Lancashire fracking delayed until 2014

St Anna's Road site Cuadrilla have sites in St Annes and Banks in Lancashire's Bowland basin

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The shale gas company Cuadrilla has delayed its plans to carry out fracking in Lancashire until 2014.

It is to carry out Environmental Impact Assessments (EIA) at its existing and planned new sites where drilling and hydraulic fracturing will take place.

It said explorations have already found the 1200 sq km licence area holds at least 200 trillion cubic feet of gas.

Chief Executive Francis Egan said the assessments could be "lengthy" but should be finished by next year.

He said Cuadrilla's explorations in Lancashire's Bowland basin suggested gas with a market value of £136bn was present.

It is now looking for planning consent for drilling, hydraulic fracturing and flow testing to take place.

'Socially sustainable'

The firm has applied to Lancashire County Council to frack for shale gas at its Anna's Road site in St Annes and Banks, near Southport.

Fracking is a technique where water and chemicals are pumped into shale rock at high pressure to extract gas.

Opponents are particularly concerned about the contamination of waste or flowback water once it has been used in the fracking process.

Fracking was temporarily banned in the UK after it was blamed for two earth tremors in Blackpool in 2011.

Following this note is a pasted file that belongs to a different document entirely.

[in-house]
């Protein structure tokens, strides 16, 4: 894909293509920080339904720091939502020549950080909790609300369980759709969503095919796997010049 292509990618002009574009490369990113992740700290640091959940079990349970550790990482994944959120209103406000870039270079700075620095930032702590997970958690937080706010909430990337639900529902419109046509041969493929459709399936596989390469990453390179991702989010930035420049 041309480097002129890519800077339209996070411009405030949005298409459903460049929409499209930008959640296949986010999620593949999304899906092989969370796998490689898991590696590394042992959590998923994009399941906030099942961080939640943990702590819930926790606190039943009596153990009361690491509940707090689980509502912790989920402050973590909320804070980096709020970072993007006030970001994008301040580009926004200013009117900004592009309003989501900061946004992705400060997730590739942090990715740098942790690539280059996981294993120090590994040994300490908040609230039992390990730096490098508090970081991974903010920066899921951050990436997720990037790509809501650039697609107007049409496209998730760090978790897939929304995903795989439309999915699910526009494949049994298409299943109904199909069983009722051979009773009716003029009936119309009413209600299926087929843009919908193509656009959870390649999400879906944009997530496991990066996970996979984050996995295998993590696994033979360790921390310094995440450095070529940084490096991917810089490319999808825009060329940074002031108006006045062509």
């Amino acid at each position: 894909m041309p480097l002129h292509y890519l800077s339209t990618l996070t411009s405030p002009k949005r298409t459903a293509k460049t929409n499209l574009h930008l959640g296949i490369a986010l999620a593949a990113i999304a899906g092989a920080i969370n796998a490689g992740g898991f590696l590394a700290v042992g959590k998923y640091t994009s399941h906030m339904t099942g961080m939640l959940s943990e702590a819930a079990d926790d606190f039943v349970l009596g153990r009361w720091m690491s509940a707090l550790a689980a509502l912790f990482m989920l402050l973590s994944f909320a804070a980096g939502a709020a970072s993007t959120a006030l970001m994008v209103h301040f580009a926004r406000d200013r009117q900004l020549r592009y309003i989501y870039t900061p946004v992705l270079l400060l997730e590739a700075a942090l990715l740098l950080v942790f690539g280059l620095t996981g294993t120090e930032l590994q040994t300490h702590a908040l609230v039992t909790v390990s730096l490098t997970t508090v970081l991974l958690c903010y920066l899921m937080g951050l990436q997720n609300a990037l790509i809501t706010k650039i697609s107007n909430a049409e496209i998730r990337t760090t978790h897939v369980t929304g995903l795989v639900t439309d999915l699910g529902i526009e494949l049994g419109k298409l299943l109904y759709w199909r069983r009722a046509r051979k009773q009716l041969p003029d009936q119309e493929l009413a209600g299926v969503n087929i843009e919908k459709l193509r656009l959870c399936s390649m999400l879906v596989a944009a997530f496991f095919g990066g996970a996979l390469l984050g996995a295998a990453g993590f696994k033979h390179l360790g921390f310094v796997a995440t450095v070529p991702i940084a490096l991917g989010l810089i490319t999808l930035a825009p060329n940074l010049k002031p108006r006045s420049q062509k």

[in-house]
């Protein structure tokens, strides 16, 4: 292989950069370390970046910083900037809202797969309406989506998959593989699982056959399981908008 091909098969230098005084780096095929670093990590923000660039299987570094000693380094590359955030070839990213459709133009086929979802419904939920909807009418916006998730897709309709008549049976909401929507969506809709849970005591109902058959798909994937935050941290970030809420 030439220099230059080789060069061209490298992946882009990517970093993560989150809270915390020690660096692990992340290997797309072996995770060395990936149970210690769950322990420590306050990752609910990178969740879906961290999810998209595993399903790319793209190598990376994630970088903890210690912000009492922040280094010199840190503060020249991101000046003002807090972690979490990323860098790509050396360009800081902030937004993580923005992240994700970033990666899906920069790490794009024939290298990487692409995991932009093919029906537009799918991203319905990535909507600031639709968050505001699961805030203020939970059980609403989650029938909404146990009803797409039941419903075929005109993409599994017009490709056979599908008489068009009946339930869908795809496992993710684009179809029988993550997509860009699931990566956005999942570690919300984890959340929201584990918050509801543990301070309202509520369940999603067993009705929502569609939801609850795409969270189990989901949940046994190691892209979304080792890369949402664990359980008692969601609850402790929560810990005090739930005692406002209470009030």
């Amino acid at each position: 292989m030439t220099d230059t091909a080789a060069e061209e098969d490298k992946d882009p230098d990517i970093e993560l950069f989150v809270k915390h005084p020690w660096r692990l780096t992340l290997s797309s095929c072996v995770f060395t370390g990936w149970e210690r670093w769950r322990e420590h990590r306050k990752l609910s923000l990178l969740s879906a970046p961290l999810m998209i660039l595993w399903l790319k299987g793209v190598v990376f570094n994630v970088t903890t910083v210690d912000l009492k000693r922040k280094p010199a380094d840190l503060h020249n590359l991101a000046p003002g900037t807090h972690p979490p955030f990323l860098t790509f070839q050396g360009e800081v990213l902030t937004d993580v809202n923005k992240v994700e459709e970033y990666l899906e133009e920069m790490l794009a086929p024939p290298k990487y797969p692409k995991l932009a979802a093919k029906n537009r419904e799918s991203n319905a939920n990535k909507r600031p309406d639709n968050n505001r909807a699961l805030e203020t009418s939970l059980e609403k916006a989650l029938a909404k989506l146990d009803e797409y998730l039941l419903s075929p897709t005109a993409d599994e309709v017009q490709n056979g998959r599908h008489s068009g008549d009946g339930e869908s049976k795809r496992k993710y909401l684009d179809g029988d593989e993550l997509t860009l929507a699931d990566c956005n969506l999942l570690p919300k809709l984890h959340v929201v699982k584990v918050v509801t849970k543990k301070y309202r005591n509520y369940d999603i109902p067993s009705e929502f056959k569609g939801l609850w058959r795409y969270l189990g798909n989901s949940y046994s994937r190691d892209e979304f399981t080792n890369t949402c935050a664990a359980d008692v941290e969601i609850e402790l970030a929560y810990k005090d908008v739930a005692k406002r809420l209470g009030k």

A government review has now concluded that fracking is safe if adequately monitored.

Mr Egan said: "We recognise that within the complex UK regulatory framework governing planning this process can prove lengthy but we are determined to spare no effort in meeting our exploration targets in an environmentally and socially sustainable manner."

He said Cuadrilla is also planning more temporary exploration sites during 2013 and 2014 to assess gas flow rates.

These plans would be discussed with local communities, he said.

Friends of the Earth's North West campaigner Helen Rimmer said: "Cuadrilla's decision to delay fracking in Fylde is great news for local people, but other Lancashire communities are still at risk.

"The government must switch from potentially harmful shale gas to a power system based on clean British energy and slashing waste."

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